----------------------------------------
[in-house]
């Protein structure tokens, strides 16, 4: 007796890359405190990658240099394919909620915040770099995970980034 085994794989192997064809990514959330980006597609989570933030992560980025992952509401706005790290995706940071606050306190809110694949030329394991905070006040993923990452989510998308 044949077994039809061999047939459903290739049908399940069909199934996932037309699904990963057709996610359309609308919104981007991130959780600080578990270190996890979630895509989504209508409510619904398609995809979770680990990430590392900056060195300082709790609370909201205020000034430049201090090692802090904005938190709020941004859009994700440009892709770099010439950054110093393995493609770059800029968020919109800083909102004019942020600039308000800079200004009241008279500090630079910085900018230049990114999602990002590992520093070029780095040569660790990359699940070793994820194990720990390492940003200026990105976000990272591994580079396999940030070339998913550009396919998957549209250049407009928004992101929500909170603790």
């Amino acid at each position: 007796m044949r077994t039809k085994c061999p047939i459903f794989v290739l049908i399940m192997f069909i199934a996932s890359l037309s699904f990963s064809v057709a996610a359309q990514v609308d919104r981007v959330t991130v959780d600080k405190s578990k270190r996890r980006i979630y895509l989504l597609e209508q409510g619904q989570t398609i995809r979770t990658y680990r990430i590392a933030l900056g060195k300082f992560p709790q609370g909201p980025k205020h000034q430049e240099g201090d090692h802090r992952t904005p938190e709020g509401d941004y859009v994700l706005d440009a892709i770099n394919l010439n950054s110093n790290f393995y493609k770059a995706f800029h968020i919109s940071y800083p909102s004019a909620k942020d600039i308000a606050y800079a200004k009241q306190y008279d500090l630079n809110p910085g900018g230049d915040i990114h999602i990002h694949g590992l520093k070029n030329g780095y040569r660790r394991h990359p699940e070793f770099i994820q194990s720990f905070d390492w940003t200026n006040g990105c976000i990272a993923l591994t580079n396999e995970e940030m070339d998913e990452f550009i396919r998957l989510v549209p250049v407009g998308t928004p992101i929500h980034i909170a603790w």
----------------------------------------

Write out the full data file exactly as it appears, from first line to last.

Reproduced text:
[in-house]
């Protein structure tokens, strides 16, 4: 007796890359405190990658240099394919909620915040770099995970980034 085994794989192997064809990514959330980006597609989570933030992560980025992952509401706005790290995706940071606050306190809110694949030329394991905070006040993923990452989510998308 044949077994039809061999047939459903290739049908399940069909199934996932037309699904990963057709996610359309609308919104981007991130959780600080578990270190996890979630895509989504209508409510619904398609995809979770680990990430590392900056060195300082709790609370909201205020000034430049201090090692802090904005938190709020941004859009994700440009892709770099010439950054110093393995493609770059800029968020919109800083909102004019942020600039308000800079200004009241008279500090630079910085900018230049990114999602990002590992520093070029780095040569660790990359699940070793994820194990720990390492940003200026990105976000990272591994580079396999940030070339998913550009396919998957549209250049407009928004992101929500909170603790």
């Amino acid at each position: 007796m044949r077994t039809k085994c061999p047939i459903f794989v290739l049908i399940m192997f069909i199934a996932s890359l037309s699904f990963s064809v057709a996610a359309q990514v609308d919104r981007v959330t991130v959780d600080k405190s578990k270190r996890r980006i979630y895509l989504l597609e209508q409510g619904q989570t398609i995809r979770t990658y680990r990430i590392a933030l900056g060195k300082f992560p709790q609370g909201p980025k205020h000034q430049e240099g201090d090692h802090r992952t904005p938190e709020g509401d941004y859009v994700l706005d440009a892709i770099n394919l010439n950054s110093n790290f393995y493609k770059a995706f800029h968020i919109s940071y800083p909102s004019a909620k942020d600039i308000a606050y800079a200004k009241q306190y008279d500090l630079n809110p910085g900018g230049d915040i990114h999602i990002h694949g590992l520093k070029n030329g780095y040569r660790r394991h990359p699940e070793f770099i994820q194990s720990f905070d390492w940003t200026n006040g990105c976000i990272a993923l591994t580079n396999e995970e940030m070339d998913e990452f550009i396919r998957l989510v549209p250049v407009g998308t928004p992101i929500h980034i909170a603790w």